The impact coronavirus is having on our society and the way we do business is massive. Scars will be left, and some business models will prove to be more resilient than others when facing a crisis of this scale and nature.
The obvious is that retail is one of the most affected sectors, first by seeing their footfall decrease drastically, but then being forced to shutdown either by public pressure, government guidelines, or because a single co-worker became ill.
The shift to e-commerce is mandatory for retail businesses to survive, but even e-commerce is not 100% bulletproof. Companies relying on single fulfilment centers and warehouses for stocking and managing their online orders are still at risk of having to close their operations due to sickness or external pressure. Net-a-Porter was one of the biggest online retailers impacted by this pressure and decided to shutdown its entire operation, essentially haulting their e-commerce revenue for the unforeseen future (Financial times, 2020).
On the other hand, Farfetch, Net-a-Porter's biggest competitor, is able to thrive in this environment, and most likely capturing a large share of the online luxury sales throughout this period, but also potentially snatching Net-a-Porter clients for the longer term.
The difference between them? Farfetch has a distributed supply chain model
As a marketplace, Farfetch ships the large majority of its orders, not from a single warehouse, but from hundreds of fulfilment points spread across the world. Even the network of boutiques in Italy are able to fulfil orders, despite having their doors closed to the public. There might be cases where some boutiques need to shutdown their operation, but that will impact a fraction of Farfetch's supply, rather than its entirety, allowing Farfetch to keep its website and operations running.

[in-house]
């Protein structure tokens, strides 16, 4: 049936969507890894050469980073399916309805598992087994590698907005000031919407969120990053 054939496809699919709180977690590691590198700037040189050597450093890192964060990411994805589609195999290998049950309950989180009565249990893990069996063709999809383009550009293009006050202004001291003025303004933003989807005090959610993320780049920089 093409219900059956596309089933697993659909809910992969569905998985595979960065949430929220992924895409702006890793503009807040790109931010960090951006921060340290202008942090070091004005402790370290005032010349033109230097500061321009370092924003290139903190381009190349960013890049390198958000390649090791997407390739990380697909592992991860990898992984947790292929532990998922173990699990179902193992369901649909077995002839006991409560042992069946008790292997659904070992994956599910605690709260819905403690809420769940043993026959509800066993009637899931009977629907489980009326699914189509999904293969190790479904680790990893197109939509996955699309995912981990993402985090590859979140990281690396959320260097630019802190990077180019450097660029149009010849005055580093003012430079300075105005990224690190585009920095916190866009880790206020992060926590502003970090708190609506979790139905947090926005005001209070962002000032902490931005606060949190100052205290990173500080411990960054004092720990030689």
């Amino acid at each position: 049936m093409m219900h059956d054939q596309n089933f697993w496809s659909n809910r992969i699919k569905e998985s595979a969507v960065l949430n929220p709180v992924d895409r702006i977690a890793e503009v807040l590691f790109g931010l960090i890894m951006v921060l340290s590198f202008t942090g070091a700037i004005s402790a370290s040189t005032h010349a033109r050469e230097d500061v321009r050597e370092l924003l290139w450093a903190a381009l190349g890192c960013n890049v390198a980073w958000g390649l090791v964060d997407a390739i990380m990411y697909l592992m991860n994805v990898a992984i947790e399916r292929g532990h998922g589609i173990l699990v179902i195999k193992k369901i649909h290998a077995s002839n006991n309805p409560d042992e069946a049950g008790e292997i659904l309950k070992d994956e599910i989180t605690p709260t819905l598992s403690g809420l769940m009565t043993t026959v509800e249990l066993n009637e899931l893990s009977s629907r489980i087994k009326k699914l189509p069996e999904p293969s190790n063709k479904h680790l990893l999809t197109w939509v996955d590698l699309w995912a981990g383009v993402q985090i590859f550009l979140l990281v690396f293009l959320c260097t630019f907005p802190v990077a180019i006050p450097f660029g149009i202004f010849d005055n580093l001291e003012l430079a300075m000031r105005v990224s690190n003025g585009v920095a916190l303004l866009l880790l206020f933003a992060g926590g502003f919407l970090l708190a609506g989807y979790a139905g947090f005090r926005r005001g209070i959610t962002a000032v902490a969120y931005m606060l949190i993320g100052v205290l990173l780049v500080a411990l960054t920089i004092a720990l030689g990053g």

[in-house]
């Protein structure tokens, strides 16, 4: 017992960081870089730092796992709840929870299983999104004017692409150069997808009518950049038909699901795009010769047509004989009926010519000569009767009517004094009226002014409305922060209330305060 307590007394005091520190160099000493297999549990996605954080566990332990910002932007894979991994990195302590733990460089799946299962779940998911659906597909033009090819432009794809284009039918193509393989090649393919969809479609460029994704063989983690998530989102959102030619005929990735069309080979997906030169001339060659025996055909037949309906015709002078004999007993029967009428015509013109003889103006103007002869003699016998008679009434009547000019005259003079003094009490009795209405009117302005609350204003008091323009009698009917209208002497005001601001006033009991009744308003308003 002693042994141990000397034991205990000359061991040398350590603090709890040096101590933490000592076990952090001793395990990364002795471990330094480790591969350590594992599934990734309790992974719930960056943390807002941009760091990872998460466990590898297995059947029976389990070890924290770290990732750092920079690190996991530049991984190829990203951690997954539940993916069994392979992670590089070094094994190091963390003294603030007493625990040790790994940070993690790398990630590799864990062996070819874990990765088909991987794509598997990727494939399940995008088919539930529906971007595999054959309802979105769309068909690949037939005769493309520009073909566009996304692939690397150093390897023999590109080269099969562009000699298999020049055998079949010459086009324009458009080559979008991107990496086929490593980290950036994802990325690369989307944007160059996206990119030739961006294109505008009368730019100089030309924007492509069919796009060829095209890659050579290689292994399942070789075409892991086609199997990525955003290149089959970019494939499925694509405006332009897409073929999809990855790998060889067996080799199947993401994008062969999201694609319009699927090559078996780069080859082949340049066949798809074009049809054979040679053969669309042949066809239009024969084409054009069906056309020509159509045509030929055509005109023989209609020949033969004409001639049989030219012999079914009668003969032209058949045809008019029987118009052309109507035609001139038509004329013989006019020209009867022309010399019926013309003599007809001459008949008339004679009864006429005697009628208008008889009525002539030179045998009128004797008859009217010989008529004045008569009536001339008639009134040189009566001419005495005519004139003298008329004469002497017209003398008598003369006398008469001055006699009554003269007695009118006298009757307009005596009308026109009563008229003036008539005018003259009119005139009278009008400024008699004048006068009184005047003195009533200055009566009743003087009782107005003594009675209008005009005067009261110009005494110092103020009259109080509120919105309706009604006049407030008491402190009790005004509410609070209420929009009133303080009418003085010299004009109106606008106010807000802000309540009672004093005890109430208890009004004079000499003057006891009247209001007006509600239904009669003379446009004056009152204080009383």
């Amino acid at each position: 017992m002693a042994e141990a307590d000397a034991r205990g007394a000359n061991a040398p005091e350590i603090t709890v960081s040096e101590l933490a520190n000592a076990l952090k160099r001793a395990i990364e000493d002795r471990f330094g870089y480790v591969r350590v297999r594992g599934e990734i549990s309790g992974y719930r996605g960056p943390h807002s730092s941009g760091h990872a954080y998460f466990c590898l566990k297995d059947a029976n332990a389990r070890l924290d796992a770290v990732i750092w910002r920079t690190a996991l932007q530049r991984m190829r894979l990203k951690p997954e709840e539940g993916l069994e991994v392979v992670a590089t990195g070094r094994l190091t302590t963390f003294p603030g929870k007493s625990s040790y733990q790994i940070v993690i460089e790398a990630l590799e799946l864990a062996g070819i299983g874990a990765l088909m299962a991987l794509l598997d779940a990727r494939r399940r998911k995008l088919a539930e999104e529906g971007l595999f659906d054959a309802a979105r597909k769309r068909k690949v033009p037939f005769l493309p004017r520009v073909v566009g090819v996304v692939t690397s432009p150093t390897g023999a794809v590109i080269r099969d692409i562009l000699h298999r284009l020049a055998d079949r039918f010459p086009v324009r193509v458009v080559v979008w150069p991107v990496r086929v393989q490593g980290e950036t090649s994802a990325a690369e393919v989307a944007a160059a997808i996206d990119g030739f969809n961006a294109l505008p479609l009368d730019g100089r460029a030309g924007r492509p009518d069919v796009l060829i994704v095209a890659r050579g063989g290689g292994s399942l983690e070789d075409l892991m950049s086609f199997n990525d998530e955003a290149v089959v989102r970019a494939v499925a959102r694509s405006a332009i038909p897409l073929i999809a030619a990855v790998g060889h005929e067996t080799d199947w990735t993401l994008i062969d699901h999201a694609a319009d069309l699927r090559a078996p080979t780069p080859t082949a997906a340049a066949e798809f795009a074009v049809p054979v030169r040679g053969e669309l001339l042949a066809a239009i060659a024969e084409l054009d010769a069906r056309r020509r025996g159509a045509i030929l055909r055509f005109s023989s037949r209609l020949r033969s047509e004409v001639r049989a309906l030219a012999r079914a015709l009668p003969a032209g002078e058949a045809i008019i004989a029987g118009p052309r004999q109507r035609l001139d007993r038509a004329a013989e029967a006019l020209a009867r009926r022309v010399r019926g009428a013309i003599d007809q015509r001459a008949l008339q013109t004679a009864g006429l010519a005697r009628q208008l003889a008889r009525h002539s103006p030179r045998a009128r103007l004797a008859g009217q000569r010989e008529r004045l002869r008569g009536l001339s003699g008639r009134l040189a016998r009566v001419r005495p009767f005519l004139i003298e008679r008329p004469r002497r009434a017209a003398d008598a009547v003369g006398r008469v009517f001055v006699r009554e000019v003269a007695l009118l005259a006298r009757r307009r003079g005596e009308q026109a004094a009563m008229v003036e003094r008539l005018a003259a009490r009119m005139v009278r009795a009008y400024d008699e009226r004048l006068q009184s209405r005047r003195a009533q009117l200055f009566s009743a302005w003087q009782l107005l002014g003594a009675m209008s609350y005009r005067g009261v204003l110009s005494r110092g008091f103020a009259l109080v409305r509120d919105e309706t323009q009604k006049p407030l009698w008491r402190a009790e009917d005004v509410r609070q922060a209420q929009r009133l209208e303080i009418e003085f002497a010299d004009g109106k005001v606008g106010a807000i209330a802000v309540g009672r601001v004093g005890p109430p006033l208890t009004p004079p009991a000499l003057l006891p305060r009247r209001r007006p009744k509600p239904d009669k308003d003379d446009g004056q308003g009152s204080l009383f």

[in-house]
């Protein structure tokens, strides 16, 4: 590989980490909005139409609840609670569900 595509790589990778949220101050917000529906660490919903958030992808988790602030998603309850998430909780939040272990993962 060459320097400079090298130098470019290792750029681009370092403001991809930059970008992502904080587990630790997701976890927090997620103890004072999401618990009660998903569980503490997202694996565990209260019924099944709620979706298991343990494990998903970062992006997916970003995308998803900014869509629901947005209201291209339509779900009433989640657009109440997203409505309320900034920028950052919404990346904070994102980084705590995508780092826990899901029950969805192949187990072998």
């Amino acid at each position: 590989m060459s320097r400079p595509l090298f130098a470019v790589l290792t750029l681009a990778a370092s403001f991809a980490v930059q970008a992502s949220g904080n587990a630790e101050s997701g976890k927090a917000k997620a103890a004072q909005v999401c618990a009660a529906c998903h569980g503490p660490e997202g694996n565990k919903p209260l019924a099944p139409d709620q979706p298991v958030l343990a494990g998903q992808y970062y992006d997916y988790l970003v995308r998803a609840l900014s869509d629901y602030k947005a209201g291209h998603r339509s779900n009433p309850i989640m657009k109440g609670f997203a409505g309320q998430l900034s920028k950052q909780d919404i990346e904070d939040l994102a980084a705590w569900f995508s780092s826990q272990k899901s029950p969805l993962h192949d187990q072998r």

The impact doesn't stop with lost revenue. Net-a-Porter buys a lot of the stock it sells, holding tremendous stock value throughout the season, which is currently sitting in their warehouses devaluing as the current season passes. Items will eventually move to markdown territory, slashing even potential future profits significantly.
It's time for businesses to re-think their Supply Chain approach
It doesn't take a global pandemic to realize the benefits of the marketplace model, with orders being dropshipped from the brand or retailer to the end consumer. This strongly mitigates risks of shutting down operations and losing tremendous inventory value.
Jetti is here to help. Some of our clients have shifted from a traditional supply model to a distributed one, others creating a marketplace from scratch, and the opportunity is here more than ever. Jetti can facilitate how you work with a network of Vendors that will fulfil orders for your marketplace.
Get in touch and we'll be keen to share further insights into how the marketplace model can be run and how we are here to support it.
Thank you, Jetti team